Sun Desktop Virt Strategy Taking Shape
With all din over what The Big Three are up to with desktop virtualization and VDI, it's easy to miss out on what some of the other players are doing. Sun is a prime example. It just announced the availability of Sun Ray Software 5, which the company says enhances virtual desktops and helps increase data center efficiency.
Sun describes the new software as a secure, cost-effective solution that "delivers a rich, virtual Windows, Linux or Solaris operating system desktop to nearly any client device, including Windows PCs and Sun Ray clients."
As part of the Sun desktop virtualization portfolio, many of Sun Ray 5's features will also appear in the upcoming release of Sun VDI Software 3.1, which is designed to deploy server-hosted virtual desktops running inside virtual machines to a variety of client devices.
By way of comparison, Sun Ray Software 5 was created to 1) deploy Sun Ray software to Sun Ray thin clients or PC's in a more traditional server-based computing model, or 2) deploy Sun Ray Software in conjunction with VMware View Manager.
Sun gets the uber access thing that is rapidly becoming standard fare for virtual desktop vendors. The first example that comes to mind is Citrix's Flexcast delivery technology, which reportedly gives customers the flexibility to deliver any type of virtual desktop, to any user, on any device -- and to change this mix at any time.
Sun's answer for Sun Ray Software customers is Sun Desktop Access Client, which provides end users with the flexibility to utilize their existing Windows laptops or desktop PCs as an alternative to Sun Ray thin clients, and to access data and applications in a centralized, virtual desktop environment.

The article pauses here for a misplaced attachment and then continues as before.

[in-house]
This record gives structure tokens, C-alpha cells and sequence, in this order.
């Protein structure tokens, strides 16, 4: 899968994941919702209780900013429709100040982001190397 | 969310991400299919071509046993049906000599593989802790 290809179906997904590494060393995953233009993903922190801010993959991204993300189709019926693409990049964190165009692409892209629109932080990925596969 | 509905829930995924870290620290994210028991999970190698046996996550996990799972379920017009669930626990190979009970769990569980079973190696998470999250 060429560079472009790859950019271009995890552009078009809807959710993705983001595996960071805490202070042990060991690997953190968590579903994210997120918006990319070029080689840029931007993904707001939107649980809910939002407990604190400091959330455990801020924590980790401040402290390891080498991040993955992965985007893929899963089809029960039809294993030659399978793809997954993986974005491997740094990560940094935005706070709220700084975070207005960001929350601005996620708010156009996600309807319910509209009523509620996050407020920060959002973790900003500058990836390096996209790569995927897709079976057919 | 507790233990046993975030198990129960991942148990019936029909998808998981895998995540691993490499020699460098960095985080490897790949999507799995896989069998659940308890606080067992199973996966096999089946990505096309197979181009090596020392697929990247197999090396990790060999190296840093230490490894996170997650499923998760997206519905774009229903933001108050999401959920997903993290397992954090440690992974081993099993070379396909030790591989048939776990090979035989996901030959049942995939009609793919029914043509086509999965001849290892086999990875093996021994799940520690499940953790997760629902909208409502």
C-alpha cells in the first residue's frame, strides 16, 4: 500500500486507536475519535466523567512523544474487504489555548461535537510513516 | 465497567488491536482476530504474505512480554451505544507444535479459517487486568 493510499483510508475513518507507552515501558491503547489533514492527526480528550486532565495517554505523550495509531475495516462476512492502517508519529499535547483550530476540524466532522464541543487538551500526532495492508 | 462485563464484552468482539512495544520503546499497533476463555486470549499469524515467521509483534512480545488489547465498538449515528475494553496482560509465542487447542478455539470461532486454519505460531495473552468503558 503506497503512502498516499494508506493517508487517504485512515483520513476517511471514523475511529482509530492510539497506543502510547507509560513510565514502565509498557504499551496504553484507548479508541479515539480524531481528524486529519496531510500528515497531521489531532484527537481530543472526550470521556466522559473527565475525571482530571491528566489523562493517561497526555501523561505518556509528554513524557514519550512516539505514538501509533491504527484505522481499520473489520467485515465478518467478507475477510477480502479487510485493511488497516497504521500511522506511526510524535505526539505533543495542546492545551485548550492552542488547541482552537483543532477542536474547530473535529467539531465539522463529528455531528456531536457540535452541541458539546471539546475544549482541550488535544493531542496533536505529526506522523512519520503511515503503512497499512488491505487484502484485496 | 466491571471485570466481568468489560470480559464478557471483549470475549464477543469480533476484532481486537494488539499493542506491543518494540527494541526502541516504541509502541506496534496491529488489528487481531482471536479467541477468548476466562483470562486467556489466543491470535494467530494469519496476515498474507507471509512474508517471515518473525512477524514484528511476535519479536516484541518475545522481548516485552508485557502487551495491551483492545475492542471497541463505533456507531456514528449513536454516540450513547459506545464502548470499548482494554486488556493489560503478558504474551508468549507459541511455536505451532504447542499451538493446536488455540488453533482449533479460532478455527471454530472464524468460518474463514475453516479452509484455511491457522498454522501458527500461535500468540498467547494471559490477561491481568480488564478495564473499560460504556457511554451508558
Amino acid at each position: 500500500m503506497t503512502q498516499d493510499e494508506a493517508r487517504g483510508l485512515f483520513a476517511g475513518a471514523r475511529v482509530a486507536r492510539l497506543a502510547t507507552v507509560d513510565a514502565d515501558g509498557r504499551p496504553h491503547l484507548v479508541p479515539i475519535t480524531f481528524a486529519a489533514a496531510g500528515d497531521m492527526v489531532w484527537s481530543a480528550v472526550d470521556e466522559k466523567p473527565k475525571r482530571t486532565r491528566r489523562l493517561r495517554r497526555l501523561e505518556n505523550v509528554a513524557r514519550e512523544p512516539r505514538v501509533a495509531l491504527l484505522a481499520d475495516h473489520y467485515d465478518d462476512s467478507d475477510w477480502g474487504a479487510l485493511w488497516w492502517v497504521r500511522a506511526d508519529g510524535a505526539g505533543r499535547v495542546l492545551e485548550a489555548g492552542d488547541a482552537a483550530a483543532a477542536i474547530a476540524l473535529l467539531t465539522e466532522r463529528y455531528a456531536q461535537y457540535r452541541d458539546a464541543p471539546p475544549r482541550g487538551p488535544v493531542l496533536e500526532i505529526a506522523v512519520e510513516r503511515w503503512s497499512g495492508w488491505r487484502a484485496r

With this software, Sun says "Customers now have a simplified, user-friendly means of accessing the Sun Ray infrastructure , which can help to extend the life of current PC assets and reduce the environmental impact of frequent desktop refreshes."
Despite the now hackneyed mantra of doing more with less, I get the impression that in the wake of the Vista flameout, and in the afterglow of the early positive buzz around Windows 7, many users are more eager to update their PCs than they have been in quite a while. Still, I guess, it's nice to know that there are other options besides wholesale capital investments when it comes to updated "PC assets."
Which would normally bring us to the soulless, utterly sanitized, and ultimately all-but-useless quote from a beta user. But in this case, since Sun didn't even bother to find anyone to "quote" other than an inhouse Oracle IT guy, I'm going to pass on the wooden prose.
Sun Ray Software 5 is available now for $100 per concurrent user for the perpetual license. It can be downloaded here.
Does Sun have what it takes to succeed in the desktop virtualization marketplace? Comment here or e-mail me.
Posted by Bruce Hoard on 11/12/2009 at 12:48 PM